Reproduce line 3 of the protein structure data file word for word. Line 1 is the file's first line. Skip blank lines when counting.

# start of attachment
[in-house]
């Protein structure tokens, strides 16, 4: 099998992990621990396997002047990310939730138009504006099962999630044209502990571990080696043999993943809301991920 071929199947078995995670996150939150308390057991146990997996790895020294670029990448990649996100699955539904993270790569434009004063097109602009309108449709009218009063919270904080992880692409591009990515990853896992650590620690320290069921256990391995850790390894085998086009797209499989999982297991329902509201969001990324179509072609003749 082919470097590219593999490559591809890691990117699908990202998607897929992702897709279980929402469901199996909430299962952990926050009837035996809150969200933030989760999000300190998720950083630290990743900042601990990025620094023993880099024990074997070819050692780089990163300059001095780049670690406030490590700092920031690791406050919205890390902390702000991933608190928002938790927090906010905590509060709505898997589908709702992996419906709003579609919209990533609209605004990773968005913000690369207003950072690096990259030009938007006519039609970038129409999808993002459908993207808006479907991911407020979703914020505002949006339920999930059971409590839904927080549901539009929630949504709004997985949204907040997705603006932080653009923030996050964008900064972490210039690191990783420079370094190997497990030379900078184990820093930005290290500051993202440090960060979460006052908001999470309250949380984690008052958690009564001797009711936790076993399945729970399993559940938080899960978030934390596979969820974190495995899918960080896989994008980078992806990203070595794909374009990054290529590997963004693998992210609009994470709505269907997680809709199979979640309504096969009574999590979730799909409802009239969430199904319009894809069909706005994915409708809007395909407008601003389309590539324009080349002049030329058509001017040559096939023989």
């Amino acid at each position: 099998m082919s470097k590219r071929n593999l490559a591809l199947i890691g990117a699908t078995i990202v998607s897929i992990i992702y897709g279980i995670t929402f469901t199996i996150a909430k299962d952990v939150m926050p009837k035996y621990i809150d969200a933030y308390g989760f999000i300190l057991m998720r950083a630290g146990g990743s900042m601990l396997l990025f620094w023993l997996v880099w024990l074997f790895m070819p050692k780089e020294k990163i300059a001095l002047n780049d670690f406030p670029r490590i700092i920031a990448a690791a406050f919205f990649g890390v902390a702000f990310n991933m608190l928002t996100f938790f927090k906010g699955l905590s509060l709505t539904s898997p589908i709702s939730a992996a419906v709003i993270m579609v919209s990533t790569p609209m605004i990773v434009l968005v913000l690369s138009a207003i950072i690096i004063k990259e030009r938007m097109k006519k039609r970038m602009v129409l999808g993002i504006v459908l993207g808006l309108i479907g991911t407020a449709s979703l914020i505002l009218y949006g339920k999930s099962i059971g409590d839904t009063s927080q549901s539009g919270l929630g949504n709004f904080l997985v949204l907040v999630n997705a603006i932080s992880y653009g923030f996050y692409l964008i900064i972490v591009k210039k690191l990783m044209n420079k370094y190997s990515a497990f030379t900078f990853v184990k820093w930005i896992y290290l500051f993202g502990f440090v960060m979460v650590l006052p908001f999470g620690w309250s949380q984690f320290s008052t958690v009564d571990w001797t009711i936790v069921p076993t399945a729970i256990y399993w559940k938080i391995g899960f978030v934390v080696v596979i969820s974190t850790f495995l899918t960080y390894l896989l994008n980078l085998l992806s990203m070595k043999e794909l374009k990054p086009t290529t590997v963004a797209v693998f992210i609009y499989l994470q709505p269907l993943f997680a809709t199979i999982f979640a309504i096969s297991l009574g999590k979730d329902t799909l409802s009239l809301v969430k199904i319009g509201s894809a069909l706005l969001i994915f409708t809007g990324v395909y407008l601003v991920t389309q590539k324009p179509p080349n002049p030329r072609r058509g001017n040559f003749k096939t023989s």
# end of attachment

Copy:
């Amino acid at each position: 099998m082919s470097k590219r071929n593999l490559a591809l199947i890691g990117a699908t078995i990202v998607s897929i992990i992702y897709g279980i995670t929402f469901t199996i996150a909430k299962d952990v939150m926050p009837k035996y621990i809150d969200a933030y308390g989760f999000i300190l057991m998720r950083a630290g146990g990743s900042m601990l396997l990025f620094w023993l997996v880099w024990l074997f790895m070819p050692k780089e020294k990163i300059a001095l002047n780049d670690f406030p670029r490590i700092i920031a990448a690791a406050f919205f990649g890390v902390a702000f990310n991933m608190l928002t996100f938790f927090k906010g699955l905590s509060l709505t539904s898997p589908i709702s939730a992996a419906v709003i993270m579609v919209s990533t790569p609209m605004i990773v434009l968005v913000l690369s138009a207003i950072i690096i004063k990259e030009r938007m097109k006519k039609r970038m602009v129409l999808g993002i504006v459908l993207g808006l309108i479907g991911t407020a449709s979703l914020i505002l009218y949006g339920k999930s099962i059971g409590d839904t009063s927080q549901s539009g919270l929630g949504n709004f904080l997985v949204l907040v999630n997705a603006i932080s992880y653009g923030f996050y692409l964008i900064i972490v591009k210039k690191l990783m044209n420079k370094y190997s990515a497990f030379t900078f990853v184990k820093w930005i896992y290290l500051f993202g502990f440090v960060m979460v650590l006052p908001f999470g620690w309250s949380q984690f320290s008052t958690v009564d571990w001797t009711i936790v069921p076993t399945a729970i256990y399993w559940k938080i391995g899960f978030v934390v080696v596979i969820s974190t850790f495995l899918t960080y390894l896989l994008n980078l085998l992806s990203m070595k043999e794909l374009k990054p086009t290529t590997v963004a797209v693998f992210i609009y499989l994470q709505p269907l993943f997680a809709t199979i999982f979640a309504i096969s297991l009574g999590k979730d329902t799909l409802s009239l809301v969430k199904i319009g509201s894809a069909l706005l969001i994915f409708t809007g990324v395909y407008l601003v991920t389309q590539k324009p179509p080349n002049p030329r072609r058509g001017n040559f003749k096939t023989s």